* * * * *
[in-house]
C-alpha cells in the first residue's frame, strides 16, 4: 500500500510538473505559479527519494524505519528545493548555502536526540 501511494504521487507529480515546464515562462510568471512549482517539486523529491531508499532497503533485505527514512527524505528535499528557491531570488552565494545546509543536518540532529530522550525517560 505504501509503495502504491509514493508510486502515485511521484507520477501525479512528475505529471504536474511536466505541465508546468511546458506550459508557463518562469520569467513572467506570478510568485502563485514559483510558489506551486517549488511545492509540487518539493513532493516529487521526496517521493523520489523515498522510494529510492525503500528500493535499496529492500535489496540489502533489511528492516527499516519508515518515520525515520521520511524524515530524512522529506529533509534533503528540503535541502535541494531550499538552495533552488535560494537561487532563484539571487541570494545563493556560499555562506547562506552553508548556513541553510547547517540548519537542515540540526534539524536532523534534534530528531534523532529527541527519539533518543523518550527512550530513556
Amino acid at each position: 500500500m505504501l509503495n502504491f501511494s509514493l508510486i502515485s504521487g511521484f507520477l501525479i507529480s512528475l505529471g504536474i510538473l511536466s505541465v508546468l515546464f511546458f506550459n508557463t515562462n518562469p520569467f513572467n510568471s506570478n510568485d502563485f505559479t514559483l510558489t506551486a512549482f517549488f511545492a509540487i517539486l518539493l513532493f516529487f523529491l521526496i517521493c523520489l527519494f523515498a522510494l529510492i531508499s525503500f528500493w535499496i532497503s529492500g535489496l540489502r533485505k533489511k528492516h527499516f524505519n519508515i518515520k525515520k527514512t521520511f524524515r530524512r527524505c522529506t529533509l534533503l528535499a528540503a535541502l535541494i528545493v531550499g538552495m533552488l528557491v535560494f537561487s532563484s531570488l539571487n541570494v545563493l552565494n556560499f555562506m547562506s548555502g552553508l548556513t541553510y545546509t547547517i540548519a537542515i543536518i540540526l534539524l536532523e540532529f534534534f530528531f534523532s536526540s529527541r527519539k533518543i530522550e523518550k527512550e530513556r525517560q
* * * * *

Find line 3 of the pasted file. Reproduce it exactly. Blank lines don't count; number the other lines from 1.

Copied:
Amino acid at each position: 500500500m505504501l509503495n502504491f501511494s509514493l508510486i502515485s504521487g511521484f507520477l501525479i507529480s512528475l505529471g504536474i510538473l511536466s505541465v508546468l515546464f511546458f506550459n508557463t515562462n518562469p520569467f513572467n510568471s506570478n510568485d502563485f505559479t514559483l510558489t506551486a512549482f517549488f511545492a509540487i517539486l518539493l513532493f516529487f523529491l521526496i517521493c523520489l527519494f523515498a522510494l529510492i531508499s525503500f528500493w535499496i532497503s529492500g535489496l540489502r533485505k533489511k528492516h527499516f524505519n519508515i518515520k525515520k527514512t521520511f524524515r530524512r527524505c522529506t529533509l534533503l528535499a528540503a535541502l535541494i528545493v531550499g538552495m533552488l528557491v535560494f537561487s532563484s531570488l539571487n541570494v545563493l552565494n556560499f555562506m547562506s548555502g552553508l548556513t541553510y545546509t547547517i540548519a537542515i543536518i540540526l534539524l536532523e540532529f534534534f530528531f534523532s536526540s529527541r527519539k533518543i530522550e523518550k527512550e530513556r525517560q